“Huddle” dramas dice art sociality into one’s court with disheartening participation freakers’ capital; let’s undo our time together, they say, learn to wear down while you plan and I hit my face more. I’ll hold resentment this close but I can’t help it get any harder, only you can do that. Fuming complements evisceration, sweats salty air and cools me down as the summer progresses. I feel my body shut apart from that life, curried to dogs.

If we fall in love will we land here? That’s the shadow our scene creeps behind us, careful self-recrimination squeezing polyps of fear and abandon like bubble wrap. When you get to see her negligible gestures cubecore the office’s lathering up of the board to suit an immaculate complacency and findom sustenance inhuman at best, we should recognize the game never even started. Even those in it forbid themselves.

Was our creativity not so much internal autonomy as external monstrosity? They build malls on shellmounds.

Leslie Scalapino read the minds of dogs. The unusability we’ve ingested, those junked things I wanted to give you so long ago, I can’t wish on that anymore. The endogenous quiet fades into noise, dust, and debris until one’s senses are so overloaded it makes more sense to simply not move a muscle, lest the violence escape.

I left something behind. It’s this knife I tried to kill my flies with when they got sick, couldn’t kill anything really. It’s yours if you want it.

The scratches gazed into themselves and blurted how can I help? Was that growing life, or that which opposes life? We make it our inhibition to part from work, such that we get so packed together we go humid and the sureness of that work suspends time a little.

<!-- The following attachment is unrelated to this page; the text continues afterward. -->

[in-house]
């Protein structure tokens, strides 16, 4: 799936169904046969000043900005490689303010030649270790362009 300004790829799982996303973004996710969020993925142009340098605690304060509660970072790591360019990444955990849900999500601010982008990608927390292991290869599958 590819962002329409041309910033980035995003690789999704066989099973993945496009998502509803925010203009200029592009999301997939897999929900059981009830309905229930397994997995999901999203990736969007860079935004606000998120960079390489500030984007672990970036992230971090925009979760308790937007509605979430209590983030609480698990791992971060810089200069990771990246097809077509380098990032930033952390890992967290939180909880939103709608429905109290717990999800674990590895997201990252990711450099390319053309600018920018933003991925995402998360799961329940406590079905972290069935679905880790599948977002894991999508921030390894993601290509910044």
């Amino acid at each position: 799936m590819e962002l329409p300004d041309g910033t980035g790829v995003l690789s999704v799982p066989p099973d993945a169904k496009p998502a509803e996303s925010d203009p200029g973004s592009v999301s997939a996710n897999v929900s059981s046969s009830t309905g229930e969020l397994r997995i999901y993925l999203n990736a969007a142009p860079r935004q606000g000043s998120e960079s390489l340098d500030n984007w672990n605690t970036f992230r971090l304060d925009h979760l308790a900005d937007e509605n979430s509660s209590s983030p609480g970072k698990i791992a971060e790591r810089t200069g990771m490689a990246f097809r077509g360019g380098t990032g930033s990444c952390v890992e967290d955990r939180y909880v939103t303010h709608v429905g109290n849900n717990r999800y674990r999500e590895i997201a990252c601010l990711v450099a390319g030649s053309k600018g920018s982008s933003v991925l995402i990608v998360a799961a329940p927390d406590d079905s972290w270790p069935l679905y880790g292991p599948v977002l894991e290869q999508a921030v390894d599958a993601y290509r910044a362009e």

The comportment of your love meant the world. I remember the time you came over with flowers just to celebrate us recording an afternoon together. Did we?

Comments (3)

  • Thanks for everything Gordo I love you

  • “Curried to dogs” / I remember once seeing Leslie Scalapino on a bench in front of Star Market with a white dog. The last time I ever saw her. / Thank you, Gordon and Open Space, for a million things.

  • Oh my. Life is so elusive and demanding, who can explain it? I am grateful to fate for aligning me with the moment of reading this, reminding me of many other things-that-are-not-just-things. And of knowing [something of] the Bay Area and Brooklyn, NY. The intertangled variousness of people here and there, depending even on where you are / I am / anything is. Long live Open Space. Closure is illusionary, a delusion to entertain and then bid adieu.